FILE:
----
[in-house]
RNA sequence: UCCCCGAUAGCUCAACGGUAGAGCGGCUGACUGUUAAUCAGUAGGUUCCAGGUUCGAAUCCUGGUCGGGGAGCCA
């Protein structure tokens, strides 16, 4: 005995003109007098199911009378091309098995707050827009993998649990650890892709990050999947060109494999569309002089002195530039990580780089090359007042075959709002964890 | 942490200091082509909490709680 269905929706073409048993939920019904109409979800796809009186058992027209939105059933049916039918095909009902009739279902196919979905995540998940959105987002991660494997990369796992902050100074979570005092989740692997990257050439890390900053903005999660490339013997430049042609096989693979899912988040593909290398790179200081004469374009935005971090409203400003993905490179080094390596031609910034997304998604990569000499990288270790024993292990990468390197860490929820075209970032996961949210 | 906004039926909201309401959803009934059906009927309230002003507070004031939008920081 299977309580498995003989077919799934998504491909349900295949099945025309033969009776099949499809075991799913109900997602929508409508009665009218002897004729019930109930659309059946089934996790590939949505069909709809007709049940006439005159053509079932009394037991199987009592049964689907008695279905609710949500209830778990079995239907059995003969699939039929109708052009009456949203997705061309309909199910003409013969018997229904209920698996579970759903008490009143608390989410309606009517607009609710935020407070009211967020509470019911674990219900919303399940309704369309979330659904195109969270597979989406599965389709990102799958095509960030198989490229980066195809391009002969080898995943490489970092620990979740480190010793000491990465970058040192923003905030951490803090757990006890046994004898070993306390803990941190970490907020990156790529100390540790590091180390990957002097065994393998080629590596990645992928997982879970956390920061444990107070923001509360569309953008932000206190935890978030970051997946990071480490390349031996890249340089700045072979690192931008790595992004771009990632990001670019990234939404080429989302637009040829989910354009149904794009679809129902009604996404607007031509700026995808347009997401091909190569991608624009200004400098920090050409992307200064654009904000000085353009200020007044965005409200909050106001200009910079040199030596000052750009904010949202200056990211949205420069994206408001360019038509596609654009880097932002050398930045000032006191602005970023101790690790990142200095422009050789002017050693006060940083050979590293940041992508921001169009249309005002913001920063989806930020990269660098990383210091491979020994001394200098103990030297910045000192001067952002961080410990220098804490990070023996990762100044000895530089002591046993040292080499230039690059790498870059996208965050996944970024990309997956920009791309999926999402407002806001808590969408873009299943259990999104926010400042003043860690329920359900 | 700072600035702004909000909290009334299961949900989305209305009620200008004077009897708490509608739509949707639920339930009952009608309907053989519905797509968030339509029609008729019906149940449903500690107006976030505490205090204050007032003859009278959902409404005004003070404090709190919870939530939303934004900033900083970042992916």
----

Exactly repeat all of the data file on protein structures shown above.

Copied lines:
[in-house]
RNA sequence: UCCCCGAUAGCUCAACGGUAGAGCGGCUGACUGUUAAUCAGUAGGUUCCAGGUUCGAAUCCUGGUCGGGGAGCCA
């Protein structure tokens, strides 16, 4: 005995003109007098199911009378091309098995707050827009993998649990650890892709990050999947060109494999569309002089002195530039990580780089090359007042075959709002964890 | 942490200091082509909490709680 269905929706073409048993939920019904109409979800796809009186058992027209939105059933049916039918095909009902009739279902196919979905995540998940959105987002991660494997990369796992902050100074979570005092989740692997990257050439890390900053903005999660490339013997430049042609096989693979899912988040593909290398790179200081004469374009935005971090409203400003993905490179080094390596031609910034997304998604990569000499990288270790024993292990990468390197860490929820075209970032996961949210 | 906004039926909201309401959803009934059906009927309230002003507070004031939008920081 299977309580498995003989077919799934998504491909349900295949099945025309033969009776099949499809075991799913109900997602929508409508009665009218002897004729019930109930659309059946089934996790590939949505069909709809007709049940006439005159053509079932009394037991199987009592049964689907008695279905609710949500209830778990079995239907059995003969699939039929109708052009009456949203997705061309309909199910003409013969018997229904209920698996579970759903008490009143608390989410309606009517607009609710935020407070009211967020509470019911674990219900919303399940309704369309979330659904195109969270597979989406599965389709990102799958095509960030198989490229980066195809391009002969080898995943490489970092620990979740480190010793000491990465970058040192923003905030951490803090757990006890046994004898070993306390803990941190970490907020990156790529100390540790590091180390990957002097065994393998080629590596990645992928997982879970956390920061444990107070923001509360569309953008932000206190935890978030970051997946990071480490390349031996890249340089700045072979690192931008790595992004771009990632990001670019990234939404080429989302637009040829989910354009149904794009679809129902009604996404607007031509700026995808347009997401091909190569991608624009200004400098920090050409992307200064654009904000000085353009200020007044965005409200909050106001200009910079040199030596000052750009904010949202200056990211949205420069994206408001360019038509596609654009880097932002050398930045000032006191602005970023101790690790990142200095422009050789002017050693006060940083050979590293940041992508921001169009249309005002913001920063989806930020990269660098990383210091491979020994001394200098103990030297910045000192001067952002961080410990220098804490990070023996990762100044000895530089002591046993040292080499230039690059790498870059996208965050996944970024990309997956920009791309999926999402407002806001808590969408873009299943259990999104926010400042003043860690329920359900 | 700072600035702004909000909290009334299961949900989305209305009620200008004077009897708490509608739509949707639920339930009952009608309907053989519905797509968030339509029609008729019906149940449903500690107006976030505490205090204050007032003859009278959902409404005004003070404090709190919870939530939303934004900033900083970042992916």